This was another busy week in the daily fantasy sports industry. Here’s a quick look back at what happened this past week, and what to watch for in the coming week, one of the busiest sports weeks of the year:
No more college try: FanDuel and DraftKings announced this week that they reached a deal with the NCAA to no longer offer contests tied to college sports. Indiana and Massachusetts had already prescribed bans of college sports in the two states’ recent regulation packages. And this agreement could be an attempt by both sites to head off a Professional and Amateur Sports Protection Act challenge, turn the NCAA into a friend for future regulation, or simply to avoid a fight over a relatively small vertical.
Small-time insurgency: More than 30 smaller fantasy sports companies have banded together to kick off their own lobbying effort and trade group, named the Small Businesses of Fantasy Sports Trade Association. The move is a break from the Fantasy Sports Trade Association — although the member companies still belong to the FSTA — and DFS giants DraftKings and FanDuel after concern that many of the regulation efforts in recent months better serve a future DraftKings-FanDuel duopoly.
Mississippi bill in trouble?: Mississippi’s attempt to regulate the DFS industry, after some early progress, is on shaky ground. DFS legislation in Mississippi was complicated by the inclusion of a provision to authorize a state lottery and drastically different bills from the two legislative bodies, leaving the evolving legislation with an uncertain future. The bill looks to be headed to conference committee. Mississippi, while not a large state, would be important to the industry: It’s one of the jurisdictions where most operators pulled out following a negative attorney general opinion.
Yahoo stops taking credit cards: The third-largest DFS operator pulled the plug on credit cards for its DFS contests, leaving PayPal as the primary option for funding Yahoo DFS accounts. Yahoo’s move seems to be an attempt to get ahead of a potential storm — online payment processing — before it builds.
Major golf contest: The Masters tees off the major golf season on Thursday, and like last year, DraftKings is rolling out a huge guarantee. DraftKings is offering a $4 million guarantee, making it the the largest golf contest ever held in terms of guaranteed prizes. The contest has an entry fee of $20 and tops out at about 230,000 entries. Golf grabbed a lot of attention last summer with explosive growth, and DraftKings is betting that the momentum will carry over to the 2016 golf season.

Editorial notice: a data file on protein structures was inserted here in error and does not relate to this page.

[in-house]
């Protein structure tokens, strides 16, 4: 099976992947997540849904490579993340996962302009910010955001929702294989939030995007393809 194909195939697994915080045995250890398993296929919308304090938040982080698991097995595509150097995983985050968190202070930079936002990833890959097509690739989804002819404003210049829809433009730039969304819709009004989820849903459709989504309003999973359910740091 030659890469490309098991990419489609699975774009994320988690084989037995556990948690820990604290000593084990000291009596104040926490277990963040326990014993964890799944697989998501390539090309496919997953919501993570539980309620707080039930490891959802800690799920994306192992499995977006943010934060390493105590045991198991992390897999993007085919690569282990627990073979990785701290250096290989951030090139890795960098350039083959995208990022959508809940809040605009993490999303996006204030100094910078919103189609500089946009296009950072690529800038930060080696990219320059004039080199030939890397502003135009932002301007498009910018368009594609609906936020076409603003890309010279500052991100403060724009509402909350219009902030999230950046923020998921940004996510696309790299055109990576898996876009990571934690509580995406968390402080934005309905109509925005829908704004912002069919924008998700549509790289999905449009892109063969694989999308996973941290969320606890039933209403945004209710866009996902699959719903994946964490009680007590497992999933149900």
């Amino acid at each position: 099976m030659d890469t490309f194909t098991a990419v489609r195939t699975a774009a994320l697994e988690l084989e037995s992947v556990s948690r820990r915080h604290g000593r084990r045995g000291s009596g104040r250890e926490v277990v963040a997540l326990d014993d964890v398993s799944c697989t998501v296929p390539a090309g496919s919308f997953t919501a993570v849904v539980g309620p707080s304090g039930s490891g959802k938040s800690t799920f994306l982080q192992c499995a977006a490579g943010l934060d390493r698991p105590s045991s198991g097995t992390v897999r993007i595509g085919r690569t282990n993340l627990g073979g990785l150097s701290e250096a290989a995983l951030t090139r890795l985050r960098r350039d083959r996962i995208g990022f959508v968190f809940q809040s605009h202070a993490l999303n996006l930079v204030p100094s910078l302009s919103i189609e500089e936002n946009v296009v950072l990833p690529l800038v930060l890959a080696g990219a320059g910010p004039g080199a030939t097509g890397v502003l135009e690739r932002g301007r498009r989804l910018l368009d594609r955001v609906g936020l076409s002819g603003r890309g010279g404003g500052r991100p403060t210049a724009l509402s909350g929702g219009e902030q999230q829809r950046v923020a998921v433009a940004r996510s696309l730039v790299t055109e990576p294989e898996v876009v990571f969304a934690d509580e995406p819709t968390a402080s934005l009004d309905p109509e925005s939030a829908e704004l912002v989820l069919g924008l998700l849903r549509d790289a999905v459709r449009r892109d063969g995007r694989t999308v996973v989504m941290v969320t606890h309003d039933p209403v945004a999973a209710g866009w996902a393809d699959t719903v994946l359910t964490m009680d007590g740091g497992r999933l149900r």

Play ball: Baseball opens the 2016 season this week, with three games slated for Sunday. The meat of the season begins on Monday, though, and both FanDuel and DraftKings have rolled out significant guaranteed contests to celebrate. FanDuel is offering four Monday games with guaranteed prize pools of more than $100,000, including its $250,000 MLB Grand Slam ($25 entry) and $200,000 MLB Squeeze ($2 entry). DraftKings is also offering four contests with guarantees of more than $100,000, including its $400,000 Season Opener ($27 entry) and the $300,000 Moonshot ($3 entry).
Continued action in the states: A bill to regulate DFS was moved to the Minnesota House last week, and the Tennessee Senate passed a bill that would make daily fantasy sports legal. Those are just two of more than two dozen states that are debating DFS-related bills, and there is little sign of that slowing down.
Last gasp for college DFS?: The Men’s Final Four played over the weekend could very well be the last chance to play college sports-related DFS. After FanDuel and DraftKings agreed with the NCAA to no longer offer college-based contests, the smaller sites could very well follow suit. Those sites could have some time for such a decision, though, as men’s basketball ends with Monday’s national championship game and college football does not begin until the end of summer.
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